This past Sunday, a woman I grew up with, and had re-connected with a few weeks ago, killed herself by injesting cyanide she had taken from the lab she worked at. She lived up the street from where I grew up, and some years we took teh same buss to school. We were in most of the same classes, and had even begun to become friendly in the 8th grade–if I’d stayed in my town’s public school, I could have actually considered her a friend.
Yet, because of teh way she took her life, she is plastered all over the news, and all the media can discuss is the fact that she stole cyanide from her lab (and of course she worked at the same university I attend, so I’m getting updates through my school email as well as the media) and how “very, very dangerous” all of this is and “OMG, TERRORISTS could get cyanide too!!” A couple of articles even discussed for a hot second the possibility that she was accidentally killed by the stash she was intending to sell.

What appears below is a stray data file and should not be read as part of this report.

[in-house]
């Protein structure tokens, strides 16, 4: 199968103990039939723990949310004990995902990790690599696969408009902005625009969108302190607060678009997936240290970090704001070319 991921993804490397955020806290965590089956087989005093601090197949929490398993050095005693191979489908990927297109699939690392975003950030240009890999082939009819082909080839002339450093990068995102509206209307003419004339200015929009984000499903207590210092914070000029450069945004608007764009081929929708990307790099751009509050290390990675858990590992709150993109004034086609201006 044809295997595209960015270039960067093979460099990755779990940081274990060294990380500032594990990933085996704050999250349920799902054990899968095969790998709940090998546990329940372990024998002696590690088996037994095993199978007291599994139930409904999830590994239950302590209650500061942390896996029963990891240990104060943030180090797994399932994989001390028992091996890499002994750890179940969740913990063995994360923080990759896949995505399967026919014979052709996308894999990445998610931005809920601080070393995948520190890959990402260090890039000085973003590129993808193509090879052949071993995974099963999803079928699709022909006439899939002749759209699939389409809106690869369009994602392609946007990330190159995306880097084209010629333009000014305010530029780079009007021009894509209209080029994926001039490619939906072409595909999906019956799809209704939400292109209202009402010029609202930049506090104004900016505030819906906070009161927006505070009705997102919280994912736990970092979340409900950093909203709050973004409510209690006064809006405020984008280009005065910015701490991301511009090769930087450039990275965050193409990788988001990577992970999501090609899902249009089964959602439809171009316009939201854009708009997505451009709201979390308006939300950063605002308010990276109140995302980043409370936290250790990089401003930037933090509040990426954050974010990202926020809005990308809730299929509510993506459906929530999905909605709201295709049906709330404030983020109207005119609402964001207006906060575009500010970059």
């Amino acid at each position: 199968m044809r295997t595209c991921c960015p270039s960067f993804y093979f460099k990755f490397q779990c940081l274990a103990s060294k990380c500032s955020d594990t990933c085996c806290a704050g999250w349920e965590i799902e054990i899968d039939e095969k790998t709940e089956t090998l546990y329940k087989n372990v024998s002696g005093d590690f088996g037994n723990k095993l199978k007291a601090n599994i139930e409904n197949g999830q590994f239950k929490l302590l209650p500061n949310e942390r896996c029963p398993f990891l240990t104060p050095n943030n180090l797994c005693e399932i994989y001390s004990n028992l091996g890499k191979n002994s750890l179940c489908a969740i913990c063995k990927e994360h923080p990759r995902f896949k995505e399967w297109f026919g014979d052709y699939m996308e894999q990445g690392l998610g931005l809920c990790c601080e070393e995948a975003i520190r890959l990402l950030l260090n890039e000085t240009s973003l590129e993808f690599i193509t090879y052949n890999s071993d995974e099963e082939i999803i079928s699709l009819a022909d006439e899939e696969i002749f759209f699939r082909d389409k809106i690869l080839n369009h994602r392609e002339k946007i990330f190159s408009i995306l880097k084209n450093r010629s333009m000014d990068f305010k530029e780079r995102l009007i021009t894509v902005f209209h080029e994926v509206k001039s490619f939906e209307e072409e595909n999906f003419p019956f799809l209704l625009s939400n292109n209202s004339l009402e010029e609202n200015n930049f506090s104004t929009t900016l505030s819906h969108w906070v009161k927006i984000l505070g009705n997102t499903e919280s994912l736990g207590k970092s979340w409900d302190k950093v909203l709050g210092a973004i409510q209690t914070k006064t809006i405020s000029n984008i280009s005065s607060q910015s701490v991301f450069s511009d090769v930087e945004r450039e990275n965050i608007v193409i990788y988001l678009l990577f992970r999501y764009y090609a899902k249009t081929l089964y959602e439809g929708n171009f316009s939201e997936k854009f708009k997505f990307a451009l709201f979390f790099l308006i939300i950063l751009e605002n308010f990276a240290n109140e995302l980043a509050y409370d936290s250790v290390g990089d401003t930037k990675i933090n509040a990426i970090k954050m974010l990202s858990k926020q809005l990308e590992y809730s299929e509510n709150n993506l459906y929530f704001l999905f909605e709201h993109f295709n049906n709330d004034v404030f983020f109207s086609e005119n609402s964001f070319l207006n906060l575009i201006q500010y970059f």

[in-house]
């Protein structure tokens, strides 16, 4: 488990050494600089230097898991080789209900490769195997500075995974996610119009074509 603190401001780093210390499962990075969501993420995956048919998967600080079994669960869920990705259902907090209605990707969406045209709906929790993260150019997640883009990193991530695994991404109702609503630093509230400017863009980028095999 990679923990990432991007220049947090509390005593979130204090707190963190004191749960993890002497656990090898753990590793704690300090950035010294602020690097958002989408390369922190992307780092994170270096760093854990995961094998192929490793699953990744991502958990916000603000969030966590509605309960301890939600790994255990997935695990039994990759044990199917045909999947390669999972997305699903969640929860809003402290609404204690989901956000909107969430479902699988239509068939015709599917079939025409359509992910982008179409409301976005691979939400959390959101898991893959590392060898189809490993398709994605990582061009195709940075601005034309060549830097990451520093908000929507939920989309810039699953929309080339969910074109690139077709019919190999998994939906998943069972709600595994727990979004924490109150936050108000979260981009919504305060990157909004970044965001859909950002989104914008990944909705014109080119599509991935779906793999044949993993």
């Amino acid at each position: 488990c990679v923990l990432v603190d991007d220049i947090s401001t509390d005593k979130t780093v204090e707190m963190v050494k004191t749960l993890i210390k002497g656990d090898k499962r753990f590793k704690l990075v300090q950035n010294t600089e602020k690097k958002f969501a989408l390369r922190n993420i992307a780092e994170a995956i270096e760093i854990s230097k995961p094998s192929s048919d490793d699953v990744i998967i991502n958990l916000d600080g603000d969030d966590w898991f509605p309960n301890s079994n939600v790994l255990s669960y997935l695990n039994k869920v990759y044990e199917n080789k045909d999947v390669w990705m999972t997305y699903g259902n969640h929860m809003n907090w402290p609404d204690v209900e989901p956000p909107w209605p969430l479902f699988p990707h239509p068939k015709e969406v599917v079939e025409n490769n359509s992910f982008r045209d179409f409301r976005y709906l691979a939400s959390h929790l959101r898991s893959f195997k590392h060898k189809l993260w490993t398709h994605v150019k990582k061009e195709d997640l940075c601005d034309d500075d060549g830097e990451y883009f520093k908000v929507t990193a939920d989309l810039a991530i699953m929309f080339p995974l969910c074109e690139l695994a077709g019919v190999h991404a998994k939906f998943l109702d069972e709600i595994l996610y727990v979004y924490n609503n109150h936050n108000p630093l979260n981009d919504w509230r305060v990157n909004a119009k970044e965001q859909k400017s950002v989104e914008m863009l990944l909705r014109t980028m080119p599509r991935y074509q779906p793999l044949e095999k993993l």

I’m not saying that the university shoulnd’t review their lab policies; or even that teh state and local officials shouldn’t be investigating the policies in place at other schools and companies that have dngerous chemicals. I’m just wonderign where teh humanity is in all of this. Sure, a few of the articles have mentioend the good-bye post she made on Facebook, or that she was a figure skater and had just been accepted into a Master’s program, but that info takes up about 1 or 2 sentences compared to the 2-3 paragraphs devoted to the cyanide.
Maybe I’m asking too much because I knew her. But maybe I’m not.